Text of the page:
In portal, Glados at one point says this: "and I thought of a solution that would be the best for one of both of us."
I am debating about whether or not the construction of "for one of both of us" is grammatically correct.
My first opinion is that this is incorrect. Following the words "for one of", you can either: * list two alternatives (e.g. "...for one of X or Y") * or you can list a single noun that represents a collective (e.g. "...for one of the group"). You cannot treat "both of us" as a list of two alternatives because 'both of' explicitly means they are not alternatives. If you treat "both of us" as the name of a group, then you would have to pre-pend it with a particle. This makes "...for one of the both of us" to be more grammatically correct, but still exceedingly awkward. Consider "...for one of the three of us" vs. "for one of three of us".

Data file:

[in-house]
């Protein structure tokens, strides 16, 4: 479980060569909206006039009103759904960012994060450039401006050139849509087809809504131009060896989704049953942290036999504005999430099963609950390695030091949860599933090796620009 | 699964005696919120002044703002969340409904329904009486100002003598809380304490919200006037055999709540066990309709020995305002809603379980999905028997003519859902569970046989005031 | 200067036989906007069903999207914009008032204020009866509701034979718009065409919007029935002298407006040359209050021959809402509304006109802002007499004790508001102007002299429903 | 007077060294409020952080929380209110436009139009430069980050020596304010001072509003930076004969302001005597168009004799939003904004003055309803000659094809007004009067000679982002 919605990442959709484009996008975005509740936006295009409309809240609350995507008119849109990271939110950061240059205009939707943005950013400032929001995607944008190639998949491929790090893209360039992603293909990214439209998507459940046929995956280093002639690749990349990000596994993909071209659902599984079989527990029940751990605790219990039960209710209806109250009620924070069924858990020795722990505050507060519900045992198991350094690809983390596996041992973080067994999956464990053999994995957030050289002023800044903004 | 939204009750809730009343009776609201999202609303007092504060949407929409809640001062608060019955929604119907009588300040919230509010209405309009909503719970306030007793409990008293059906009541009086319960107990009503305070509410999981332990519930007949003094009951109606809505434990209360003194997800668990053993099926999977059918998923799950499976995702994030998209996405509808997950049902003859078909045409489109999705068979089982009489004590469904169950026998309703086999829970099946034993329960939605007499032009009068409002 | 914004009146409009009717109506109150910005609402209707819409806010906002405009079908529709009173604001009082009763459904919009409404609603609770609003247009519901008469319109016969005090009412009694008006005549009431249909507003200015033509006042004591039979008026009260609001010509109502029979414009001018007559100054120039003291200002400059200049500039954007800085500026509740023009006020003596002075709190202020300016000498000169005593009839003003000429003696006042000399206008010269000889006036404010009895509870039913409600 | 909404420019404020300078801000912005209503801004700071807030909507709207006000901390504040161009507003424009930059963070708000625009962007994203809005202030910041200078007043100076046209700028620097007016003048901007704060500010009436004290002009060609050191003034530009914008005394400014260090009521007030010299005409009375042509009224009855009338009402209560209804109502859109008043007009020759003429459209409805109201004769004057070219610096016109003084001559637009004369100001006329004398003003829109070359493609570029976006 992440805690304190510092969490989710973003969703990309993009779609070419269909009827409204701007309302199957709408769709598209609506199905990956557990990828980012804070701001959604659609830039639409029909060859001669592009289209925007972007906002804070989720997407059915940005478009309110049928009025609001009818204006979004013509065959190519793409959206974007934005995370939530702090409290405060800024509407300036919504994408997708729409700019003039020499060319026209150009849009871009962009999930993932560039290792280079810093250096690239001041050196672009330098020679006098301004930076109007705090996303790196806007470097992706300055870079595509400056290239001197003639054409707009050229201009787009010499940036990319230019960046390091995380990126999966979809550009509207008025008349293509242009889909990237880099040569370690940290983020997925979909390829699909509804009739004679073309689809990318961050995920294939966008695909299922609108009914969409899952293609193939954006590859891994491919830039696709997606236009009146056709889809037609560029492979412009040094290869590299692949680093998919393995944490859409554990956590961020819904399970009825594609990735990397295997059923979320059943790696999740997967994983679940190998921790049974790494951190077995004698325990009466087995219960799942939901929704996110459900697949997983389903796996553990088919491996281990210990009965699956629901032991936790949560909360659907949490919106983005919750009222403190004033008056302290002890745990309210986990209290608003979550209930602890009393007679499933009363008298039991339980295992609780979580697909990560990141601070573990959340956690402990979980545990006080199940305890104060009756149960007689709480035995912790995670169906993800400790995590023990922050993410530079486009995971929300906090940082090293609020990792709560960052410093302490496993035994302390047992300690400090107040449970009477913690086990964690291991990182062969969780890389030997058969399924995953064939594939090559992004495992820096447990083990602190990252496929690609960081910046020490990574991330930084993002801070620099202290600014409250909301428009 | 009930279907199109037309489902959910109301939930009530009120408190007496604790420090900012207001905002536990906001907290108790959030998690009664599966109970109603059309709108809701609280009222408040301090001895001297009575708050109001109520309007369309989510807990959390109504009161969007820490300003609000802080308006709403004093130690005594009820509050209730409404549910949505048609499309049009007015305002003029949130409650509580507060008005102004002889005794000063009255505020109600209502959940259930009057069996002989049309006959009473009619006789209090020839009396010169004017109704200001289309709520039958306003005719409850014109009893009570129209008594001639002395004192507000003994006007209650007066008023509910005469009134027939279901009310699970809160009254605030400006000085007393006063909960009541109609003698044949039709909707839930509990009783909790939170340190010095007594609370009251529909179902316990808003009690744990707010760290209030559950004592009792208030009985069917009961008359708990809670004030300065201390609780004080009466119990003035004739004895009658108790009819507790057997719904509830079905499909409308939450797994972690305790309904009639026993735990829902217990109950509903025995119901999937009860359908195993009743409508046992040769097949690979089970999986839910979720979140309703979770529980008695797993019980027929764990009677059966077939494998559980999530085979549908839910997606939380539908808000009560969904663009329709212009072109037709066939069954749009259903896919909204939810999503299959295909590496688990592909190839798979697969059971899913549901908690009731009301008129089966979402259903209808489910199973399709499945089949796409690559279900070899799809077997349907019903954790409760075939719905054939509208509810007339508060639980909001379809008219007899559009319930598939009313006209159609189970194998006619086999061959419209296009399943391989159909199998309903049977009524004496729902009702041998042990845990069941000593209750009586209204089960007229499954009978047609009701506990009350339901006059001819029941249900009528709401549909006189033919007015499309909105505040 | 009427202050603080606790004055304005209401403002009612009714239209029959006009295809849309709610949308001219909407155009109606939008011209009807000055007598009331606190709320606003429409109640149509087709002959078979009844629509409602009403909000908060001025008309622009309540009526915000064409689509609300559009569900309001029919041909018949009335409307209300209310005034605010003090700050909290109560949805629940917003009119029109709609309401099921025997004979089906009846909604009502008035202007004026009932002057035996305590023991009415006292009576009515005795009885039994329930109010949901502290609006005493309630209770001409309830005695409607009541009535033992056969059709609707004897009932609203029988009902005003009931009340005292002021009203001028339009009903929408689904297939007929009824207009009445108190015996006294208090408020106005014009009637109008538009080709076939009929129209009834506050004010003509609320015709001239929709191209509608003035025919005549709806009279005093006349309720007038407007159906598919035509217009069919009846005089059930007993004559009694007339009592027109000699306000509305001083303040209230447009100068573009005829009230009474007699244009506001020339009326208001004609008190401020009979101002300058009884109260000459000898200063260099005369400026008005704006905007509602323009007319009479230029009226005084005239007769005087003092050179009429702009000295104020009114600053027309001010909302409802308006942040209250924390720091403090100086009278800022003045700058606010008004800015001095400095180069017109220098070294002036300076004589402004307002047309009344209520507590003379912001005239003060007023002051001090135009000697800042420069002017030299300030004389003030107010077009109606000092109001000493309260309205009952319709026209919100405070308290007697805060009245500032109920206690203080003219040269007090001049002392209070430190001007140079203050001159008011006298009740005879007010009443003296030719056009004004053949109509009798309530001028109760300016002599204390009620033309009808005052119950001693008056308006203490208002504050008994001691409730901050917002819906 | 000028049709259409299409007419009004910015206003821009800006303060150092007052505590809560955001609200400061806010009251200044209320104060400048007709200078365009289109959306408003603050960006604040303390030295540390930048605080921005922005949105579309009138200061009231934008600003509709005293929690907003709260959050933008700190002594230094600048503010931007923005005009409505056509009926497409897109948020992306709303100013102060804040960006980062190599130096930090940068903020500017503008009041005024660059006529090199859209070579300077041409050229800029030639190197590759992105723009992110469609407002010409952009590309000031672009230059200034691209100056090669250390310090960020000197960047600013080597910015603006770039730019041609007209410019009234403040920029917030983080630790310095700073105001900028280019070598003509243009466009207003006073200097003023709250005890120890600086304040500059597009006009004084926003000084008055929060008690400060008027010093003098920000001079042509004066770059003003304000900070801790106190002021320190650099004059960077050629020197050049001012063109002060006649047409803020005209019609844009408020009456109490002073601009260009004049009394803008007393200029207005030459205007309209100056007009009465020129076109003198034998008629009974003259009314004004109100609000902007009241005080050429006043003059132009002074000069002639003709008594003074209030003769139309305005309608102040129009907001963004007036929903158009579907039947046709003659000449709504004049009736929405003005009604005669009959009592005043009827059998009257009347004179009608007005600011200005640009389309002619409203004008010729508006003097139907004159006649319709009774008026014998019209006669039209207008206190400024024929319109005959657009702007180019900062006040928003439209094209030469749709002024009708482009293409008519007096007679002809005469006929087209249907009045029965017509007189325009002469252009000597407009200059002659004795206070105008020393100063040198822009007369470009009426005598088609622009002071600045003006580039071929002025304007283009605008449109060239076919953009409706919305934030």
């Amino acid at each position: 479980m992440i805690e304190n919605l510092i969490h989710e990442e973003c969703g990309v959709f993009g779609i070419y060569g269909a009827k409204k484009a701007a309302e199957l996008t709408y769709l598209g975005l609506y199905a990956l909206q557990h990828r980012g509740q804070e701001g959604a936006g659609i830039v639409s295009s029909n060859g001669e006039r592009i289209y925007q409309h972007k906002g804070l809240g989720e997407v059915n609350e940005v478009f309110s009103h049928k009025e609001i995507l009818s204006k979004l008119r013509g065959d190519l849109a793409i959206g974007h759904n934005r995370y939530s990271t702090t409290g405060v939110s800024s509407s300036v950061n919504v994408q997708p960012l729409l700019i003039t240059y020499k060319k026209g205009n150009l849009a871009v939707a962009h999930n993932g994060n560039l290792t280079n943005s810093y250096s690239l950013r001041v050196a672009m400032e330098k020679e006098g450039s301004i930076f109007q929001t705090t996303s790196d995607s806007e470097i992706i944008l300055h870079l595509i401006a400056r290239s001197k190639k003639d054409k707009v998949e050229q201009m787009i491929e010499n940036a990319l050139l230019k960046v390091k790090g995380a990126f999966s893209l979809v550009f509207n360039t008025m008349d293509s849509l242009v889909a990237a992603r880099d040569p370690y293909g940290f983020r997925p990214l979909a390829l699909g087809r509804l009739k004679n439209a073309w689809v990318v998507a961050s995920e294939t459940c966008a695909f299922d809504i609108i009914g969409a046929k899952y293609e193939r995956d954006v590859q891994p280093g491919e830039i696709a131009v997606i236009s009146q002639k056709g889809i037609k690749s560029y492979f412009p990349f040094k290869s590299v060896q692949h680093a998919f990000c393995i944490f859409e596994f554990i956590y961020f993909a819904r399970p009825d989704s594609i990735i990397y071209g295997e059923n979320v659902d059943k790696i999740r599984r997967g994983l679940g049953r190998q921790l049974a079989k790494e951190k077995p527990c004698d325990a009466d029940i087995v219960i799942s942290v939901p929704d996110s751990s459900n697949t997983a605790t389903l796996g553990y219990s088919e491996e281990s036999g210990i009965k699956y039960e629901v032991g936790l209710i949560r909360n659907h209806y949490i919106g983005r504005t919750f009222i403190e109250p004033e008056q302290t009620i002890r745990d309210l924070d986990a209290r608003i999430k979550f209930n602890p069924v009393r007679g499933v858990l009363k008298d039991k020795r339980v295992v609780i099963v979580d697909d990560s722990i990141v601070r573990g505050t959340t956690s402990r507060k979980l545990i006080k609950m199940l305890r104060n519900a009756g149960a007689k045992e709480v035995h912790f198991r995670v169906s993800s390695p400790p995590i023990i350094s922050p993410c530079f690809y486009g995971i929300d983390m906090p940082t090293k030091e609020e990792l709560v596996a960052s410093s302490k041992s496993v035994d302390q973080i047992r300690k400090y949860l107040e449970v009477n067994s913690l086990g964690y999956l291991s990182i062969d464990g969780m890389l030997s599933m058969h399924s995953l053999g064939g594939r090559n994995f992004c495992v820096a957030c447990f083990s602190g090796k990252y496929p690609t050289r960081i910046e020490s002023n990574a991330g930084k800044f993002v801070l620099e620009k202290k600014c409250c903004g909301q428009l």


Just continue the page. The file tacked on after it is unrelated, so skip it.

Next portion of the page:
Anyway can someone clear this up?
If my above opinion is correct, can someone explain it in clearer grammatically terms (i.e. preferably with grammatical concepts that I can verify on say, wikipedia or an English textbook).
If I am wrong, can someone explain what is flawed about my above opinion? Is "both of us" in Glados' quote considered a collective noun? If not, what part of speech is "both of us" in that sentence?